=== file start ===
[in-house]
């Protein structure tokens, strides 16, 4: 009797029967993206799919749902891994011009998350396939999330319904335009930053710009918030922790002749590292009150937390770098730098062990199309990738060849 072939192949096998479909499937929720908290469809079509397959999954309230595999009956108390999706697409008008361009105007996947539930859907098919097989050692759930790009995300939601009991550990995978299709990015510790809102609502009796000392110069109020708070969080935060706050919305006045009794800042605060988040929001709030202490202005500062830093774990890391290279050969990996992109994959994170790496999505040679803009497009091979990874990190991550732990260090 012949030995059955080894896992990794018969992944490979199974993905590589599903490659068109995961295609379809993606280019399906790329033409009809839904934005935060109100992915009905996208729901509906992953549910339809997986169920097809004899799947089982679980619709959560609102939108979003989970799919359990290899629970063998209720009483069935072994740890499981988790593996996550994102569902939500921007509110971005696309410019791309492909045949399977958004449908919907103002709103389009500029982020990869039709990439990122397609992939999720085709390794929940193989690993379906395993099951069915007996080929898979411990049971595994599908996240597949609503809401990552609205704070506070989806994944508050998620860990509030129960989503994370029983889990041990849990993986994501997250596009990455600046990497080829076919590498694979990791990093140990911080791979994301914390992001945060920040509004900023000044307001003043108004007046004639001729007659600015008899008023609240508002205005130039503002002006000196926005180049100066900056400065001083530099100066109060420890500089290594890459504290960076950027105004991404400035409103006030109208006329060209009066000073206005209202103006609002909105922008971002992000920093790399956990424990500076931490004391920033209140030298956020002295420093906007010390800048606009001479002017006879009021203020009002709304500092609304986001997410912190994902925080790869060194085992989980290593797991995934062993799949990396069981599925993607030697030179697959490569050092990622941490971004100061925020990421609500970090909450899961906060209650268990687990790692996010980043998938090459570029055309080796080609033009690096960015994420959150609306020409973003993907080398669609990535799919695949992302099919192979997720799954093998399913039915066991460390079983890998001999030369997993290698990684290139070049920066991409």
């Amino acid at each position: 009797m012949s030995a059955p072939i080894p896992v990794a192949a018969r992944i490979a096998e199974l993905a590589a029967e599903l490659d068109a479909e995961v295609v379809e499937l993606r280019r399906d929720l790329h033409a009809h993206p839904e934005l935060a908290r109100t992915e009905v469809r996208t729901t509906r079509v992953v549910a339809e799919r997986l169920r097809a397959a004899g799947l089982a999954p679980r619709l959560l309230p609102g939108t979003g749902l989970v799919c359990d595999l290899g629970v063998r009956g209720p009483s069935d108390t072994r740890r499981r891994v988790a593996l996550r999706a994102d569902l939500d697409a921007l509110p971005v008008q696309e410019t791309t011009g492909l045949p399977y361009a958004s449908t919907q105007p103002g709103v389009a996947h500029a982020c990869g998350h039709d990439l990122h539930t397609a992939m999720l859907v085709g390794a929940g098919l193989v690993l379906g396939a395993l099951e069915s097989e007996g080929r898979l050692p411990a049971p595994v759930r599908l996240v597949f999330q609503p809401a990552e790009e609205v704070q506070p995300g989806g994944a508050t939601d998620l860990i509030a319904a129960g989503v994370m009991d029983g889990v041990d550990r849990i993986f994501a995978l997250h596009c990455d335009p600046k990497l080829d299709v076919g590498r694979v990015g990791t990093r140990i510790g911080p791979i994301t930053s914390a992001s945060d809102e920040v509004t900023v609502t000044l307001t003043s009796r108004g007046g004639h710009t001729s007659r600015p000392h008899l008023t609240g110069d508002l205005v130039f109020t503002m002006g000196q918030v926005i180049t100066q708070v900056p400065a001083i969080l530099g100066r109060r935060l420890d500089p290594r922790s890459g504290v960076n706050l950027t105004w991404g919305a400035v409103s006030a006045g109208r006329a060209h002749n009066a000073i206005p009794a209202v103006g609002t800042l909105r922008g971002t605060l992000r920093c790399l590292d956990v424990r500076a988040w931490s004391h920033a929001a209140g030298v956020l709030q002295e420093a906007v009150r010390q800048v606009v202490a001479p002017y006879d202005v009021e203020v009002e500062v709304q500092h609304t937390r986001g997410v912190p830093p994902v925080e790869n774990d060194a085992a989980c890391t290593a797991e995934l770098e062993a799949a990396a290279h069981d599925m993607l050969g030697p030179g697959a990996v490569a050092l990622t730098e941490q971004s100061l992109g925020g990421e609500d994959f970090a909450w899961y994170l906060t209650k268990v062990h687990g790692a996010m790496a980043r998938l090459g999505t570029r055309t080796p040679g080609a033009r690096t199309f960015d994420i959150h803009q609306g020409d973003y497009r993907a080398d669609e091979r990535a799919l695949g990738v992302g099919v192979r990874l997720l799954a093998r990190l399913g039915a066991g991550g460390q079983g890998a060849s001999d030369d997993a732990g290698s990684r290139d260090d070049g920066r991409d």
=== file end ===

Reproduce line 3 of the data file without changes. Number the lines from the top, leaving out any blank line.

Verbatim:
């Amino acid at each position: 009797m012949s030995a059955p072939i080894p896992v990794a192949a018969r992944i490979a096998e199974l993905a590589a029967e599903l490659d068109a479909e995961v295609v379809e499937l993606r280019r399906d929720l790329h033409a009809h993206p839904e934005l935060a908290r109100t992915e009905v469809r996208t729901t509906r079509v992953v549910a339809e799919r997986l169920r097809a397959a004899g799947l089982a999954p679980r619709l959560l309230p609102g939108t979003g749902l989970v799919c359990d595999l290899g629970v063998r009956g209720p009483s069935d108390t072994r740890r499981r891994v988790a593996l996550r999706a994102d569902l939500d697409a921007l509110p971005v008008q696309e410019t791309t011009g492909l045949p399977y361009a958004s449908t919907q105007p103002g709103v389009a996947h500029a982020c990869g998350h039709d990439l990122h539930t397609a992939m999720l859907v085709g390794a929940g098919l193989v690993l379906g396939a395993l099951e069915s097989e007996g080929r898979l050692p411990a049971p595994v759930r599908l996240v597949f999330q609503p809401a990552e790009e609205v704070q506070p995300g989806g994944a508050t939601d998620l860990i509030a319904a129960g989503v994370m009991d029983g889990v041990d550990r849990i993986f994501a995978l997250h596009c990455d335009p600046k990497l080829d299709v076919g590498r694979v990015g990791t990093r140990i510790g911080p791979i994301t930053s914390a992001s945060d809102e920040v509004t900023v609502t000044l307001t003043s009796r108004g007046g004639h710009t001729s007659r600015p000392h008899l008023t609240g110069d508002l205005v130039f109020t503002m002006g000196q918030v926005i180049t100066q708070v900056p400065a001083i969080l530099g100066r109060r935060l420890d500089p290594r922790s890459g504290v960076n706050l950027t105004w991404g919305a400035v409103s006030a006045g109208r006329a060209h002749n009066a000073i206005p009794a209202v103006g609002t800042l909105r922008g971002t605060l992000r920093c790399l590292d956990v424990r500076a988040w931490s004391h920033a929001a209140g030298v956020l709030q002295e420093a906007v009150r010390q800048v606009v202490a001479p002017y006879d202005v009021e203020v009002e500062v709304q500092h609304t937390r986001g997410v912190p830093p994902v925080e790869n774990d060194a085992a989980c890391t290593a797991e995934l770098e062993a799949a990396a290279h069981d599925m993607l050969g030697p030179g697959a990996v490569a050092l990622t730098e941490q971004s100061l992109g925020g990421e609500d994959f970090a909450w899961y994170l906060t209650k268990v062990h687990g790692a996010m790496a980043r998938l090459g999505t570029r055309t080796p040679g080609a033009r690096t199309f960015d994420i959150h803009q609306g020409d973003y497009r993907a080398d669609e091979r990535a799919l695949g990738v992302g099919v192979r990874l997720l799954a093998r990190l399913g039915a066991g991550g460390q079983g890998a060849s001999d030369d997993a732990g290698s990684r290139d260090d070049g920066r991409d």